On August 28, 2014, the Seventh Judicial District of the Ohio Court of Appeals upheld a trial court’s verdict in favor of mineral estate holders who had been the subject of a declaratory judgment action under the Ohio Dormant Minerals Act (“DMA”). In Eisenbarth v. Reusser, the court of appeals concluded that an oil and gas lease is a savings event under the DMA and that the DMA has a fixed look-back period for determining when a savings event took place.
The Ohio legislature first enacted the DMA in 1989. It is one of many dormant minerals laws in operation around the country.
The purpose of the law is to encourage energy development, either by locating mineral owners or by declaring mineral interests abandoned so an interested party can develop them. Ohio’s position in the Utica shale region and the increased interest in hydraulic fracturing (“fracking”) in that region will likely contribute to mineral estate owners invoking this law more frequently. Ohio revised the law in 2006 to strengthen its notice requirements to dormant mineral interest holders. Under the law, a mineral interest held by a person other than the surface owner of the land subject to the interest will be deemed abandoned unless (a) the mineral interest deals with coal; (b) the mineral interest is held by the government; or (c) a savings event occurred within the preceding twenty years. See Eisenbarth v. Reusser, No. 13 MO 10, 2014 Ohio App. LEXIS 3720, *6 (Ohio App. Aug. 28, 2014), citing R.C. § 5301.56(B)(1). The law identifies the following savings events: (i) the mineral interest has been the subject of a title transaction that has been filed or recorded in the recorder’s office; (ii) there has been actual production or withdrawal by the holder; (iii) the holder used the mineral interest for underground gas storage; (iv) a mining permit has been issued to the holder; (v) a claim to preserve the mineral interest has been filed; or (vi) a separately listed tax parcel number has been created. See id. at *7, citing R.C. § 5301.56(B)(1)(c)(i)-(vi).
The lawsuit at the center of Eisenbarth v. Reusser was a family dispute over the mineral rights on two tracts of land in Monroe County, a rural county near the West Virginia border that lies within the Utica shale region. Two groups of cousins each held a property interest in the two tracts of land. By a series of property transactions originating from their grandfather, the Eisenbarth group held the right to lease the minerals on the two tracts of land while the Reusser group held half of the mineral estate. The parents of the Eisenbarth children, who previously held the group’s interest, had signed various oil and gas leases, the last one recorded in 1974. In 2008, the Eisenbarths signed an oil and gas lease. In 2009, they published a notice of abandonment of the Reussers’ one-half mineral interest, to which the Reussers responded with a claim to preserve. In 2012, the Eisenbarths signed an oil and gas lease with another company. See id. at *3-5.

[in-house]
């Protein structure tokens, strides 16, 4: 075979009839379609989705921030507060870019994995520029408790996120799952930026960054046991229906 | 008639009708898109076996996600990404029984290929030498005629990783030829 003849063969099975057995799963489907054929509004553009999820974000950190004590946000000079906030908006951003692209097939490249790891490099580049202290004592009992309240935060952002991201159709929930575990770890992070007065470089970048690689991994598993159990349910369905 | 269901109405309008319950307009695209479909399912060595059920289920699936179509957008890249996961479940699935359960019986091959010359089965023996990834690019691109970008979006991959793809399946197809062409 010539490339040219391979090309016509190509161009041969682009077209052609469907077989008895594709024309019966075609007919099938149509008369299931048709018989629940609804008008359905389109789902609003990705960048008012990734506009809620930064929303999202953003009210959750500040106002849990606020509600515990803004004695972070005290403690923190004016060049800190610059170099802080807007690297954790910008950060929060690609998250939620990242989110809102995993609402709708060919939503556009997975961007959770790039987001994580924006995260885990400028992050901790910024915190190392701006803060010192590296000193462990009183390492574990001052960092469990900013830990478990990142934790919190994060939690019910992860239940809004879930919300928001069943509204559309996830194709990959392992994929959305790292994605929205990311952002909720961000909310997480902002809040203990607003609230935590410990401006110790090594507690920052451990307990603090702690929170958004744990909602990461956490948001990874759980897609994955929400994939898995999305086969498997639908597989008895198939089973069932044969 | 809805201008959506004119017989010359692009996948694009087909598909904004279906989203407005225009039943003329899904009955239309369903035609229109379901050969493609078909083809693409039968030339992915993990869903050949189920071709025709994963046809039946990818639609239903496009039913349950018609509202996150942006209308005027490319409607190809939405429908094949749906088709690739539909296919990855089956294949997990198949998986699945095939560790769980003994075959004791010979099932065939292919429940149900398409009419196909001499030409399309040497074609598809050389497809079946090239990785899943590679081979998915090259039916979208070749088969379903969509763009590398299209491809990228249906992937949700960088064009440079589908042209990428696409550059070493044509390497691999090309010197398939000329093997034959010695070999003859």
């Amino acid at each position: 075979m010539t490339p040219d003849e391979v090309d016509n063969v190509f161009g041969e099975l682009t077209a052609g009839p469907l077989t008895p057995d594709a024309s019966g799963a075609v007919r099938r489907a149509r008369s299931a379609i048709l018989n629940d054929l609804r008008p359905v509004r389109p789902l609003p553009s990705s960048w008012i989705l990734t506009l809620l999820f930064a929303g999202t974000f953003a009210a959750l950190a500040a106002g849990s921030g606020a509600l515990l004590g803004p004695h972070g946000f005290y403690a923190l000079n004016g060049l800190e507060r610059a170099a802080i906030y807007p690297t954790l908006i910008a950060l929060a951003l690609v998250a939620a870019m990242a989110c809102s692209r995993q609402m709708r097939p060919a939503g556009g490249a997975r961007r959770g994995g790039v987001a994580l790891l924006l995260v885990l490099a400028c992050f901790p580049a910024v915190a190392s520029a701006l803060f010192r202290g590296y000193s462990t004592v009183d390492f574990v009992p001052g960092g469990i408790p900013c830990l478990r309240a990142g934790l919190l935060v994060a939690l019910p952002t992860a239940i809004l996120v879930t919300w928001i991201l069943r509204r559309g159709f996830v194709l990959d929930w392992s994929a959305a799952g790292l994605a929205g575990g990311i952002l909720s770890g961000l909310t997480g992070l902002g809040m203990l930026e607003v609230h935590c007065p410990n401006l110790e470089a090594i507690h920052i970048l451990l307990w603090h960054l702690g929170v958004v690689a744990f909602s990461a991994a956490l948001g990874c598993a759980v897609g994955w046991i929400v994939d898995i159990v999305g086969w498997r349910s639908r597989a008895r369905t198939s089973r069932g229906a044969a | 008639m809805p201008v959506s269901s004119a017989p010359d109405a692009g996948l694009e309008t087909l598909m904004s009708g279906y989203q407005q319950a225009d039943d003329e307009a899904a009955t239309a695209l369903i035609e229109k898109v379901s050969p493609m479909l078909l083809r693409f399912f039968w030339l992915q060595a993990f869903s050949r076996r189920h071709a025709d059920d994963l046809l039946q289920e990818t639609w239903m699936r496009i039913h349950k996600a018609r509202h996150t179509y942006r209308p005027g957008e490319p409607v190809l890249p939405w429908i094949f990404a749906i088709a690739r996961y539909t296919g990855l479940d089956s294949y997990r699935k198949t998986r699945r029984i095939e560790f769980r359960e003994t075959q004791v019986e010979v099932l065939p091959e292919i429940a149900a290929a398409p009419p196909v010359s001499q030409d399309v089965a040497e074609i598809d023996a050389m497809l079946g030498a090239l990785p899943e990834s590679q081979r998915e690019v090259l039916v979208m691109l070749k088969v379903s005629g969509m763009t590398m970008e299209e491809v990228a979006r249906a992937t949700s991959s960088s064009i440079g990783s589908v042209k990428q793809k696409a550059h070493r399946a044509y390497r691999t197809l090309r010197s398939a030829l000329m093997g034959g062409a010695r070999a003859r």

The Eisenbarths then filed a suit within a suit, seeking a declaration that the Reussers’ mineral interest was abandoned under the DMA. The Reussers counterclaimed with a suit to quiet title to their one-half mineral interest. The parties filed cross motions for summary judgment. The trial court sided with the Reussers, concluding that their mineral interest had not been abandoned because there was an oil and gas lease over all the minerals on the tract that had been recorded in 1974. The trial court deemed this a savings event under the DMA, stating that an oil and gas lease conveys a determinable fee interest in the minerals that is subject to reverter in the event there is no production or the lease expires. See id. at *5-6.
The Eisenbarths claimed on appeal that a lease was merely a contract and not a title transaction. The Reussers argued that a lease can affect title to an interest in land and that the title transaction definition under Ohio law was enacted to prevent termination unless it was in compliance with the DMA. See id. at *9-11. Ohio law defines a “title transaction” as “any transaction affecting title to any interest in land, including title by will or descent, title by tax deed, or by trustee’s, assignee’s, guardian’s, executor’s, administrator’s, or sheriff’s deed, or decree of any court, as well as warranty deed, quit claim deed, or mortgage.” See id. at *8-9, quoting R.C. § 5301.47.
The question of whether or not an oil and gas lease is a title transaction has never been considered by an Ohio appeals court. However, shortly before this appeal, a federal court in Ohio handling a different lawsuit certified this question to the Ohio Supreme Court.